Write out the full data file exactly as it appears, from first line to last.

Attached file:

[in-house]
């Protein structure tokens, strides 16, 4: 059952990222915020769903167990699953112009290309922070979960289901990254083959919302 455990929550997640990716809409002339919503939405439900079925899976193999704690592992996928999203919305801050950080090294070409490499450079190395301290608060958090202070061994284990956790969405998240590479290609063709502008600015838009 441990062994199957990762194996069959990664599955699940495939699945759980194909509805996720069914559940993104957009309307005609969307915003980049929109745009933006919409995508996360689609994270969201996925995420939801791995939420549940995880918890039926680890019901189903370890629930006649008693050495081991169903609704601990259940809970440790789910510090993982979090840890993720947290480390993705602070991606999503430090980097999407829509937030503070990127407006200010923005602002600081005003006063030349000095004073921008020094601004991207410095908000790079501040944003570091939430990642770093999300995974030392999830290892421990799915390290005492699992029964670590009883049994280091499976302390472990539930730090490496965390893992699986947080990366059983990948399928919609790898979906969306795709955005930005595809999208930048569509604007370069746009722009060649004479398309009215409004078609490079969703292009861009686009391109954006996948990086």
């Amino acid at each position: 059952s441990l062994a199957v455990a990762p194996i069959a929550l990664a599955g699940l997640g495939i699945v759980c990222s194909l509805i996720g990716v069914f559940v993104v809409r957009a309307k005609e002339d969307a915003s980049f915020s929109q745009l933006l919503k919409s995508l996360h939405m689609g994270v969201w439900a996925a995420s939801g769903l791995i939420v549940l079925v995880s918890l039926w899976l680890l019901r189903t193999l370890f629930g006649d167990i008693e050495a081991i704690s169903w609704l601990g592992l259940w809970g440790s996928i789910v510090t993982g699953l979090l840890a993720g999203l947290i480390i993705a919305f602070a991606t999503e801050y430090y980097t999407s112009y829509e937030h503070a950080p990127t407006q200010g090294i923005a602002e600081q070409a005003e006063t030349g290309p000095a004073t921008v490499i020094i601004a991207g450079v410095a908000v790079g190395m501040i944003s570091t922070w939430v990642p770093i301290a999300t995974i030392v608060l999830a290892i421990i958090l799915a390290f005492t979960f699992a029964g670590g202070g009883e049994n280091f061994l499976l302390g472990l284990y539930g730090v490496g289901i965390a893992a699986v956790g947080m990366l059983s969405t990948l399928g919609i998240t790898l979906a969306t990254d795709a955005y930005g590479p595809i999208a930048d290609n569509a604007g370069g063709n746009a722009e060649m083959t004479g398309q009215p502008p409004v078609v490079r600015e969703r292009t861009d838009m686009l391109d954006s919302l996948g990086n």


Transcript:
[in-house]
């Protein structure tokens, strides 16, 4: 059952990222915020769903167990699953112009290309922070979960289901990254083959919302 455990929550997640990716809409002339919503939405439900079925899976193999704690592992996928999203919305801050950080090294070409490499450079190395301290608060958090202070061994284990956790969405998240590479290609063709502008600015838009 441990062994199957990762194996069959990664599955699940495939699945759980194909509805996720069914559940993104957009309307005609969307915003980049929109745009933006919409995508996360689609994270969201996925995420939801791995939420549940995880918890039926680890019901189903370890629930006649008693050495081991169903609704601990259940809970440790789910510090993982979090840890993720947290480390993705602070991606999503430090980097999407829509937030503070990127407006200010923005602002600081005003006063030349000095004073921008020094601004991207410095908000790079501040944003570091939430990642770093999300995974030392999830290892421990799915390290005492699992029964670590009883049994280091499976302390472990539930730090490496965390893992699986947080990366059983990948399928919609790898979906969306795709955005930005595809999208930048569509604007370069746009722009060649004479398309009215409004078609490079969703292009861009686009391109954006996948990086």
């Amino acid at each position: 059952s441990l062994a199957v455990a990762p194996i069959a929550l990664a599955g699940l997640g495939i699945v759980c990222s194909l509805i996720g990716v069914f559940v993104v809409r957009a309307k005609e002339d969307a915003s980049f915020s929109q745009l933006l919503k919409s995508l996360h939405m689609g994270v969201w439900a996925a995420s939801g769903l791995i939420v549940l079925v995880s918890l039926w899976l680890l019901r189903t193999l370890f629930g006649d167990i008693e050495a081991i704690s169903w609704l601990g592992l259940w809970g440790s996928i789910v510090t993982g699953l979090l840890a993720g999203l947290i480390i993705a919305f602070a991606t999503e801050y430090y980097t999407s112009y829509e937030h503070a950080p990127t407006q200010g090294i923005a602002e600081q070409a005003e006063t030349g290309p000095a004073t921008v490499i020094i601004a991207g450079v410095a908000v790079g190395m501040i944003s570091t922070w939430v990642p770093i301290a999300t995974i030392v608060l999830a290892i421990i958090l799915a390290f005492t979960f699992a029964g670590g202070g009883e049994n280091f061994l499976l302390g472990l284990y539930g730090v490496g289901i965390a893992a699986v956790g947080m990366l059983s969405t990948l399928g919609i998240t790898l979906a969306t990254d795709a955005y930005g590479p595809i999208a930048d290609n569509a604007g370069g063709n746009a722009e060649m083959t004479g398309q009215p502008p409004v078609v490079r600015e969703r292009t861009d838009m686009l391109d954006s919302l996948g990086n």